In the Zaporizhzhia area, in the hands of Moscow, there is a fear of going to church and from expulsion of priests. So says the story of Father Bogomaz, arrested and expelled from Melitopol. Two Redemptorist priests are still detained.
His will be a Christmas ‘in exile’, as he calls it. Far from the land of Melitopol that he never wanted to leave. “It is terrible not to be able to be with my community to celebrate the birth of the Saviour today,” sighs Father Oleksandr Bogomaz. Arrested and then driven out by Russian occupation troops after a ridiculous sentence. His faults? Being a young Greek Catholic priest and not wanting to become a Russian citizen in the eastern Ukrainian city from which the Kremlin army controls two-thirds of the Zaporizhzhia region. Father Bogomaz was one of the last three Catholic priests remaining in the Russian-held part of the oblast and together committed to community service. All were expelled just weeks before 7 January, the day the major Christian denominations celebrate the Nativity according to the Julian calendar.
A Christmas without their people for the three pastors of souls filed as “fomenters of interreligious enmity” by Moscow’s secret services, who deported them to the last checkpoint. Political the trial; political the sentence: confinement. And a clandestine Christmas for the parishes of an area equivalent to Slovenia, which, without priests, seem to have gone back at least half a century, to the days of the Soviet Union and the ‘underground’ Church that was the only possible way in the pincer of terror. No celebrations. Perhaps not even a church gathering because of the risk of raids or tipping off. Possibly only Mass to be followed via the Internet, indoors and away from prying eyes.
“After the pseudo-referendum at the end of September for the annexation of the region, the climate became increasingly heavy,” Father Bogomaz recounts. “For seven times, masked men with assault rifles broke into the sanctuary. The last raid was on 1 December, when they again forced me to take my Russian passport. But they also informed me that the local authorities had banned the Catholic Church and that I would be ousted’. Some claim it was retaliation after Ukrainian 007 raids on the monasteries and eparchies of the Ukrainian Orthodox Church linked to the Moscow Patriarchate and suspected of collaborationism. The fact is that the priest refused to leave. “They invaded the building, stole the parish van and everything they wanted”. And he found himself locked in a room. “The interrogation was very heavy. I also suffered death threats. Several times, I lay on the floor and cried. I asked God to give me the strength to resist. And from heaven help came. “I don’t know why the Lord saved me,” he whispers. Released, yes, but immediately removed from the city that for the two warring countries is the ‘gateway to Crimea’.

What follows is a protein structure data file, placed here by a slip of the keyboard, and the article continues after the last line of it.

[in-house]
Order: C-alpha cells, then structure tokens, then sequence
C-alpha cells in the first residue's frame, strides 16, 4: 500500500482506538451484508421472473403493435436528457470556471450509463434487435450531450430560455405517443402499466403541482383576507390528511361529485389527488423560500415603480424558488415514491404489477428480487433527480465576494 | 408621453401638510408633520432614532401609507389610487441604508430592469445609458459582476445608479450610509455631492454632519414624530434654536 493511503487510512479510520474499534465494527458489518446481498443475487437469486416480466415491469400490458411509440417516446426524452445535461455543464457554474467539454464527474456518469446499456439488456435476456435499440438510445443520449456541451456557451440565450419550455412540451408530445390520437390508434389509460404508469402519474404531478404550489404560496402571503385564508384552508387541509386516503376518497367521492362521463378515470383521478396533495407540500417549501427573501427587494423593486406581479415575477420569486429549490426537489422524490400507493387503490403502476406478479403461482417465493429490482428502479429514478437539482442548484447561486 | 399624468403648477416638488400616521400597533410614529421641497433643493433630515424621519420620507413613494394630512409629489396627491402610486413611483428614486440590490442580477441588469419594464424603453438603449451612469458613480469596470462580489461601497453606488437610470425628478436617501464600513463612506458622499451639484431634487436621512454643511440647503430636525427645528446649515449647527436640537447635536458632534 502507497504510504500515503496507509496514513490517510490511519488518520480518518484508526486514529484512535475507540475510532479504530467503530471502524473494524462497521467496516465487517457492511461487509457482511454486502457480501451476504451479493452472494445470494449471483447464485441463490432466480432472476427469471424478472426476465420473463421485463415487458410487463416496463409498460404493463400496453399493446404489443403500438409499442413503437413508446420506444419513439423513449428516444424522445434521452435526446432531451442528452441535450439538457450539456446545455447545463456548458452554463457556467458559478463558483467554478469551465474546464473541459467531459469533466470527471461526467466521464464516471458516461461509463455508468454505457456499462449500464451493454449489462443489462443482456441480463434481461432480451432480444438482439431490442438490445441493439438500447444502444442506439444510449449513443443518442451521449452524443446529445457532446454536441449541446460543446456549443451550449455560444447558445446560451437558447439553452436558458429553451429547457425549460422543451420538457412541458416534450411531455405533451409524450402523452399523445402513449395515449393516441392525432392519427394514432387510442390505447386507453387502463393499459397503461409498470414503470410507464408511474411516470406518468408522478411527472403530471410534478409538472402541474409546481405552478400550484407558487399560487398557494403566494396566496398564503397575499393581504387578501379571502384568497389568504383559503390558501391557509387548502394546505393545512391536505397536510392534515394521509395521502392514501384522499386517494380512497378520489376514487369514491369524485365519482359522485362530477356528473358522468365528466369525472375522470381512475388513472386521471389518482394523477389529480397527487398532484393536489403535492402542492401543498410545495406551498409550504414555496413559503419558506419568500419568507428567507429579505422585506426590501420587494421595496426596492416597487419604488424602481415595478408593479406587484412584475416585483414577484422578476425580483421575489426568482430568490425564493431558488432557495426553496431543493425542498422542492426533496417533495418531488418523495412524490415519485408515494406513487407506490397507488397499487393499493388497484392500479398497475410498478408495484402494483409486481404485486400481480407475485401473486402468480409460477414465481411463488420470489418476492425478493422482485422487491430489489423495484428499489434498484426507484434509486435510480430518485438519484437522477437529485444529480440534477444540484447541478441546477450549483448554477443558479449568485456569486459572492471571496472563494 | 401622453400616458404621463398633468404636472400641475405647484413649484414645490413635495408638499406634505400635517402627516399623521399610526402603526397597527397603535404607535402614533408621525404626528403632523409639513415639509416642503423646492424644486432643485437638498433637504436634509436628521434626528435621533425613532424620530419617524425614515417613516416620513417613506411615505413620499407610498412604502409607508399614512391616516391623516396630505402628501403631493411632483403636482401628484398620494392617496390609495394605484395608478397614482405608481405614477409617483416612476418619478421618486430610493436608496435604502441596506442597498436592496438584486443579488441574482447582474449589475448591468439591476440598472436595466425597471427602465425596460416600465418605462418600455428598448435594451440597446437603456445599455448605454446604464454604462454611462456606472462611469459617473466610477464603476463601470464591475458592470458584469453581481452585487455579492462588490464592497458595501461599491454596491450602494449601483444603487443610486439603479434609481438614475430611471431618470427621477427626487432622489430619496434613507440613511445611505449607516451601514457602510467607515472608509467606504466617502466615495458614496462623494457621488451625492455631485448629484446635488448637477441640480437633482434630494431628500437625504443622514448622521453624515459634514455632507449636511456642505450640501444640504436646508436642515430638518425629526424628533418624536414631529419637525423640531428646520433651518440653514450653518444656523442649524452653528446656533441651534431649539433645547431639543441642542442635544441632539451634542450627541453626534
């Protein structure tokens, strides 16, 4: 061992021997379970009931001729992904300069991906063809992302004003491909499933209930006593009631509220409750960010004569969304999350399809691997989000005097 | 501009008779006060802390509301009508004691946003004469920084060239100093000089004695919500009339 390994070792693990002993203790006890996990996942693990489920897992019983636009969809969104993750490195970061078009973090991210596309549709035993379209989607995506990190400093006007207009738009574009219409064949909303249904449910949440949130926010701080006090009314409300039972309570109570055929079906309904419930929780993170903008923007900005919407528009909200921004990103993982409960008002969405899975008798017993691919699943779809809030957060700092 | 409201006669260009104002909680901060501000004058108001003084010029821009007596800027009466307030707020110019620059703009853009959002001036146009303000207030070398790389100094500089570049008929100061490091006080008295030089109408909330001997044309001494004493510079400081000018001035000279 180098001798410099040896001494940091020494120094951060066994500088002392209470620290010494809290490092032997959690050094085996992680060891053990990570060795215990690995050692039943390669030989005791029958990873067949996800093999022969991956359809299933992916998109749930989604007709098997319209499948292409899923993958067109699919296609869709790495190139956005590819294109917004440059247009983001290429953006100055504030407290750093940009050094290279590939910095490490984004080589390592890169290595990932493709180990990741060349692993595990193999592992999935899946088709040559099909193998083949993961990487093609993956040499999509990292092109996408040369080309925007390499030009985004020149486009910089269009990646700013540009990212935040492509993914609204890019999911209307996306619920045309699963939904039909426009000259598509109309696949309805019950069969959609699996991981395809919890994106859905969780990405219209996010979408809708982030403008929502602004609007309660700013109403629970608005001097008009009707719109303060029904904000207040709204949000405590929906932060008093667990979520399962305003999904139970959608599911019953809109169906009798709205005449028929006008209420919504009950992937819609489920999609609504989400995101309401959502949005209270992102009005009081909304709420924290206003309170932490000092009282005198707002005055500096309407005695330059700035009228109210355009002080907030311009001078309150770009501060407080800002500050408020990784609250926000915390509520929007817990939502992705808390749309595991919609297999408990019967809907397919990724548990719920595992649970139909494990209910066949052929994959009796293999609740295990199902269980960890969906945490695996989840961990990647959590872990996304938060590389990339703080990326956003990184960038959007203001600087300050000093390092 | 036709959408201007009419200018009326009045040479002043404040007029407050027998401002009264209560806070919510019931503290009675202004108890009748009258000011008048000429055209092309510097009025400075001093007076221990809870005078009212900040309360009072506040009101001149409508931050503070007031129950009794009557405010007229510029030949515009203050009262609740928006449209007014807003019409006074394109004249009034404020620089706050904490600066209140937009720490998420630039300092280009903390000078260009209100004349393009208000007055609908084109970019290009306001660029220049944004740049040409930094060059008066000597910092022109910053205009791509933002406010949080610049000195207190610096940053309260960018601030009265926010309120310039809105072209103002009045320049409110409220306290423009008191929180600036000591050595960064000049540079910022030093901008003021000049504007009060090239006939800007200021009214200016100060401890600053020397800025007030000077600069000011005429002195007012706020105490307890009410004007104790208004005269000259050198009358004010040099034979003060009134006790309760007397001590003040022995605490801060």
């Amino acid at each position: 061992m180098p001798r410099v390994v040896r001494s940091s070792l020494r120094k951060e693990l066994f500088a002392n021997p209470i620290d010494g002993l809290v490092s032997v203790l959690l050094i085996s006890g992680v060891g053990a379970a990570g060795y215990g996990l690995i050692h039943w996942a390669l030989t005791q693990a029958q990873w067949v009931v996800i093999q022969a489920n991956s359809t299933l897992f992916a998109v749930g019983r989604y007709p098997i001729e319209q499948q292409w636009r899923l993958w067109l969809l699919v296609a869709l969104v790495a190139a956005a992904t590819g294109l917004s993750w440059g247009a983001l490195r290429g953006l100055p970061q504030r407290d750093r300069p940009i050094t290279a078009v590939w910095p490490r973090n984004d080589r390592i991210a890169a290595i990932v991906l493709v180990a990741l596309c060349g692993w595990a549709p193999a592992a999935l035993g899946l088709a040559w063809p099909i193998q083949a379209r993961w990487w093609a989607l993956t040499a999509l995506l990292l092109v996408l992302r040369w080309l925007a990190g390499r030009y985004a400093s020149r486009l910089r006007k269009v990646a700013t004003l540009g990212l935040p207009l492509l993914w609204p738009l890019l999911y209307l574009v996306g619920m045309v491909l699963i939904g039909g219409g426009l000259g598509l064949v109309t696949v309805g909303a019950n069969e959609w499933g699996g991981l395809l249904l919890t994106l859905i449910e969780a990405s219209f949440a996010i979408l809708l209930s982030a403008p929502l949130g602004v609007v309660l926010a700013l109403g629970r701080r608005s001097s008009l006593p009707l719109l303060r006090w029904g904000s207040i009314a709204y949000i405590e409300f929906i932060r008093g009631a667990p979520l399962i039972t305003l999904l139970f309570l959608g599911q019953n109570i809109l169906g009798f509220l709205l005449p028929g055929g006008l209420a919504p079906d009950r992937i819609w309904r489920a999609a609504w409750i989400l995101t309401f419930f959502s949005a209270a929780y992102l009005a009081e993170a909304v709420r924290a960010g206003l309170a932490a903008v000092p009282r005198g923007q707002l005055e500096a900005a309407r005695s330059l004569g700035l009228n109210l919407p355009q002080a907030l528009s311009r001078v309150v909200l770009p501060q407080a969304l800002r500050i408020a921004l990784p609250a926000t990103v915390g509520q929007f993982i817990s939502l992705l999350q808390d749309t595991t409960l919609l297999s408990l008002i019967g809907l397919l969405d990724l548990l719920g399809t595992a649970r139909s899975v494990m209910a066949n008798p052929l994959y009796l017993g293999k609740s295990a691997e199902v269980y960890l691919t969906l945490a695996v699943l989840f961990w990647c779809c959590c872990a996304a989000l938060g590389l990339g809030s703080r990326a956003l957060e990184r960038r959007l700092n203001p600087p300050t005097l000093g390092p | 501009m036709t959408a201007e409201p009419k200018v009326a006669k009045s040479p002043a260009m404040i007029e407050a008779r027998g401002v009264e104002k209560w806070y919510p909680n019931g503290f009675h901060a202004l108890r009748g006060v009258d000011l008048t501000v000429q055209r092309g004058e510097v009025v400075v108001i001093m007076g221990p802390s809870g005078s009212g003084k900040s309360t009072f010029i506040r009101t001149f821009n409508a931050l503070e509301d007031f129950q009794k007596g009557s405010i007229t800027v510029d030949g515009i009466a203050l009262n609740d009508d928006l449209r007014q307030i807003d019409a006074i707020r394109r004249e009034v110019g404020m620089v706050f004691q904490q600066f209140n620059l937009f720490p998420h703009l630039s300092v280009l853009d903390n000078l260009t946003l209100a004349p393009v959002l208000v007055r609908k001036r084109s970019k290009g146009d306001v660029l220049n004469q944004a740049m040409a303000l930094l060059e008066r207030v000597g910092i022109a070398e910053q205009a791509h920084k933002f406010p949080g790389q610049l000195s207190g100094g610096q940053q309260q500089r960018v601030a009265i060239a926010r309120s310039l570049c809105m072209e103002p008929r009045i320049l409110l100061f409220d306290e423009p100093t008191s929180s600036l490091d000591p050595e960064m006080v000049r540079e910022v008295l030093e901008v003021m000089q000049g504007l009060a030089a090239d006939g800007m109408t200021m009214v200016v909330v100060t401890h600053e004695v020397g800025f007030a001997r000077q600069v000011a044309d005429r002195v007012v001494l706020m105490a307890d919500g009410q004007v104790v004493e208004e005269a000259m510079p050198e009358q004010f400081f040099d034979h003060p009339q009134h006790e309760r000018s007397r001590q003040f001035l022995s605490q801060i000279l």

A corner where Oleksandr’s roots lie. Thirty-three years old, a priest for six, he is originally from the village of Nizhny Sirogozy, halfway between Melitopol and Kherson. Lands over which Putin has rushed to control at all costs. As in the port city of Berdyansk, mentioned by the head of the Greek Catholic Church, Major Archbishop Sviatoslav Shevchuk, when in the Cathedral of the Resurrection in Kyiv, he wanted the newly freed Father Bogomaz at his side. He kissed his hands and returned to denounce the illegal arrest of two Redemptorist priests from Berdyansk, Father Ivan Levytskyi and Father Bohdana Geleta, detained for almost two months and “tortured mercilessly to extract confessions of crimes they did not commit”, Shevchuk noted. They face terrorism charges because the occupation authorities claim to have found ‘explosives and extremist literature’ in the church.
(Giacomo Gambassi, avvenire.it – 7 January 2023)
You can also read: Statement by Redemptorists in Ukraine.